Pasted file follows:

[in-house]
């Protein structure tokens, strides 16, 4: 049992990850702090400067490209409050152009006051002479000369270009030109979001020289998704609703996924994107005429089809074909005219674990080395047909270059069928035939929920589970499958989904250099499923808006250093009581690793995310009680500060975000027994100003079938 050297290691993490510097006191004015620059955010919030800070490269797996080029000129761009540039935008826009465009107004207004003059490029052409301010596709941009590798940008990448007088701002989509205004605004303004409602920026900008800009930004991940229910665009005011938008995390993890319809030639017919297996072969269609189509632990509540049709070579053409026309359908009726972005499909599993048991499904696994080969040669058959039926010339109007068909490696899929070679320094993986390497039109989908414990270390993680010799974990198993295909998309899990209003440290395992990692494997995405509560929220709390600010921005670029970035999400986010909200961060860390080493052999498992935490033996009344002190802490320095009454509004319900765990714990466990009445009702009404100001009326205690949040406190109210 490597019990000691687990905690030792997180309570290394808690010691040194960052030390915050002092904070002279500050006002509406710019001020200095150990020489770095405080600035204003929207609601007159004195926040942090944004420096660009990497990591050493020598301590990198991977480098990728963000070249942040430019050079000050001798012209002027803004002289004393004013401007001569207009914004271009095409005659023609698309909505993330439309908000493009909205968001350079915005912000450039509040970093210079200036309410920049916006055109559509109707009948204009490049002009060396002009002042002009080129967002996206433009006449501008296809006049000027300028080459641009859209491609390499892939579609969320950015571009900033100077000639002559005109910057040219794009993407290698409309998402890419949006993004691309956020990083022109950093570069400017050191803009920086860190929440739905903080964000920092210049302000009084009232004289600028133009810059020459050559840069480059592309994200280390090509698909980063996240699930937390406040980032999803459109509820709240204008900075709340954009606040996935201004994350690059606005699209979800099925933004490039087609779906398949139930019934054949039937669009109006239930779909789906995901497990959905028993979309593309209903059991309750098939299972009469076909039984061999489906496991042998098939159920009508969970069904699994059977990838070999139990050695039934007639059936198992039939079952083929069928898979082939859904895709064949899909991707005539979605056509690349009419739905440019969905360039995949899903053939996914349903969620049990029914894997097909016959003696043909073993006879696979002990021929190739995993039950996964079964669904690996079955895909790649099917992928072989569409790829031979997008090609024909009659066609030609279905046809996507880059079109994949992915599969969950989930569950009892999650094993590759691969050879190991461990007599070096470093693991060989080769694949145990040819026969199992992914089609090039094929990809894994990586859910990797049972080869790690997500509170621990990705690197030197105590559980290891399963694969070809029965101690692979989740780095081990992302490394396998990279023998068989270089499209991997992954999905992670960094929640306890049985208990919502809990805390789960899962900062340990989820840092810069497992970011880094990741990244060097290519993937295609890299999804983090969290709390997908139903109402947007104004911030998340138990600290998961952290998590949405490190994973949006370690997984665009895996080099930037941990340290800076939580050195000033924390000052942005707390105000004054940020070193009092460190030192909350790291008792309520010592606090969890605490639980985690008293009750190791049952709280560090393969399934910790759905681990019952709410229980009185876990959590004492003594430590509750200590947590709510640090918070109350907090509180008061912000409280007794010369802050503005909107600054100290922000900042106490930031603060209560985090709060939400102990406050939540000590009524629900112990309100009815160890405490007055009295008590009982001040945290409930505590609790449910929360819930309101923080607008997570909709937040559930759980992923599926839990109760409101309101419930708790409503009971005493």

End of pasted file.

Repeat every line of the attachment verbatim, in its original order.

[in-house]
């Protein structure tokens, strides 16, 4: 049992990850702090400067490209409050152009006051002479000369270009030109979001020289998704609703996924994107005429089809074909005219674990080395047909270059069928035939929920589970499958989904250099499923808006250093009581690793995310009680500060975000027994100003079938 050297290691993490510097006191004015620059955010919030800070490269797996080029000129761009540039935008826009465009107004207004003059490029052409301010596709941009590798940008990448007088701002989509205004605004303004409602920026900008800009930004991940229910665009005011938008995390993890319809030639017919297996072969269609189509632990509540049709070579053409026309359908009726972005499909599993048991499904696994080969040669058959039926010339109007068909490696899929070679320094993986390497039109989908414990270390993680010799974990198993295909998309899990209003440290395992990692494997995405509560929220709390600010921005670029970035999400986010909200961060860390080493052999498992935490033996009344002190802490320095009454509004319900765990714990466990009445009702009404100001009326205690949040406190109210 490597019990000691687990905690030792997180309570290394808690010691040194960052030390915050002092904070002279500050006002509406710019001020200095150990020489770095405080600035204003929207609601007159004195926040942090944004420096660009990497990591050493020598301590990198991977480098990728963000070249942040430019050079000050001798012209002027803004002289004393004013401007001569207009914004271009095409005659023609698309909505993330439309908000493009909205968001350079915005912000450039509040970093210079200036309410920049916006055109559509109707009948204009490049002009060396002009002042002009080129967002996206433009006449501008296809006049000027300028080459641009859209491609390499892939579609969320950015571009900033100077000639002559005109910057040219794009993407290698409309998402890419949006993004691309956020990083022109950093570069400017050191803009920086860190929440739905903080964000920092210049302000009084009232004289600028133009810059020459050559840069480059592309994200280390090509698909980063996240699930937390406040980032999803459109509820709240204008900075709340954009606040996935201004994350690059606005699209979800099925933004490039087609779906398949139930019934054949039937669009109006239930779909789906995901497990959905028993979309593309209903059991309750098939299972009469076909039984061999489906496991042998098939159920009508969970069904699994059977990838070999139990050695039934007639059936198992039939079952083929069928898979082939859904895709064949899909991707005539979605056509690349009419739905440019969905360039995949899903053939996914349903969620049990029914894997097909016959003696043909073993006879696979002990021929190739995993039950996964079964669904690996079955895909790649099917992928072989569409790829031979997008090609024909009659066609030609279905046809996507880059079109994949992915599969969950989930569950009892999650094993590759691969050879190991461990007599070096470093693991060989080769694949145990040819026969199992992914089609090039094929990809894994990586859910990797049972080869790690997500509170621990990705690197030197105590559980290891399963694969070809029965101690692979989740780095081990992302490394396998990279023998068989270089499209991997992954999905992670960094929640306890049985208990919502809990805390789960899962900062340990989820840092810069497992970011880094990741990244060097290519993937295609890299999804983090969290709390997908139903109402947007104004911030998340138990600290998961952290998590949405490190994973949006370690997984665009895996080099930037941990340290800076939580050195000033924390000052942005707390105000004054940020070193009092460190030192909350790291008792309520010592606090969890605490639980985690008293009750190791049952709280560090393969399934910790759905681990019952709410229980009185876990959590004492003594430590509750200590947590709510640090918070109350907090509180008061912000409280007794010369802050503005909107600054100290922000900042106490930031603060209560985090709060939400102990406050939540000590009524629900112990309100009815160890405490007055009295008590009982001040945290409930505590609790449910929360819930309101923080607008997570909709937040559930759980992923599926839990109760409101309101419930708790409503009971005493």